All things considered, there are better places to die than New Jersey.
Currently NJ is one of the few lucky states where the assets of the deceased are subject to both an inheritance tax and an estate tax, in addition to federal estate tax obligations that might apply. What’s more the threshold for estate tax exemption in New Jersey is only $675,000.00, a threshold many families and individuals will exceed, while the federal exemption is a whopping $5.34 million dollars affecting mostly the estates of the rich. While Maryland and New York have both opted to substantially raise their Estate Tax Exemption, there has been no attempt thus far to bring NJ state tax exemptions in line with federal amounts.
However, at the beginning of June NJ state senator Raymond Lesniak announced he plans to introduce legislation to repeal New Jersey’s estate tax and reinstate the so called “millionaires tax”, a non-death related tax on household incomes over $350,000.
One of the main reasons why this is being discussed is to close the $2.7-billion state budget shortfall through June 2015. It is estimated this proposal will bring in $850-million each year, which is required to close the fiscal year’s budget gap.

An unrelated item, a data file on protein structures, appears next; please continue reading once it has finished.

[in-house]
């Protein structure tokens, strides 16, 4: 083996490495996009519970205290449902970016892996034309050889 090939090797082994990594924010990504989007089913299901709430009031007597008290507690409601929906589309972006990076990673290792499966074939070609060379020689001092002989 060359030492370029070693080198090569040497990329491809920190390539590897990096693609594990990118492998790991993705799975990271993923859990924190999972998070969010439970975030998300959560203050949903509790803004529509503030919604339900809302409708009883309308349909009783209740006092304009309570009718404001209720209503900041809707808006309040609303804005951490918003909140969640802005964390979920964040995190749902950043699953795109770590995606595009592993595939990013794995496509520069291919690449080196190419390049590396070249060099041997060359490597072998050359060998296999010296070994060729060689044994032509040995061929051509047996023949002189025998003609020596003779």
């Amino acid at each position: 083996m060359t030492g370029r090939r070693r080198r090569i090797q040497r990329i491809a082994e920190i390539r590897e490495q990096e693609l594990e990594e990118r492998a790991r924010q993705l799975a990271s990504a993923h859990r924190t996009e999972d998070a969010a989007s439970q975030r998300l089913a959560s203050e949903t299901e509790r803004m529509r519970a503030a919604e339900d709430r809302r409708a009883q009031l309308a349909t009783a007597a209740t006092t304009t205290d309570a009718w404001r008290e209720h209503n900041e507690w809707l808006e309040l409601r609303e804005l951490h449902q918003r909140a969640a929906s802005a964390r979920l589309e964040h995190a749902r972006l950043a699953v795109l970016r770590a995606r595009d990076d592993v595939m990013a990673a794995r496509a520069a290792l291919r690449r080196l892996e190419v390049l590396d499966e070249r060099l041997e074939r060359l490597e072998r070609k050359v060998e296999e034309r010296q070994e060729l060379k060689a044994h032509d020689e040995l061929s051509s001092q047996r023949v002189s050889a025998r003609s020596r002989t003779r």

At least one independent study has indicated that the combination of estate tax, high property taxes and a previous millionaire’s tax drove wealthy residents from the state. Whilst many would like to repeal or raise the exemption for the estate tax, without offsetting revenue it would be politically difficult to move forward. Despite this Senator Lesniak still plans to move the bill forward. “I’m hoping that this estate tax repeal would present an opportunity for both Democrats and Republicans to get something that they want and help us solve the budget crisis.”
Despite its good intentions, it is likely the entire repeal exercise is a non-starter as Governor Chris Christie has promised to veto any attempt to reinstate the millionaire’s tax. Without this, a repeal or raising of the estate tax is unlikely as it would not have any offsetting revenue component and would drive the state further into a budget deficit.
So for the foreseeable future, NJ residents are stuck with both the inheritance and estate tax with its extremely low threshold. If you are concerned about your obligations under these taxes in New Jersey, Frank Campisano can help you design a strategy that gets more of your estate into the hands of your heirs and less into the hands of the government.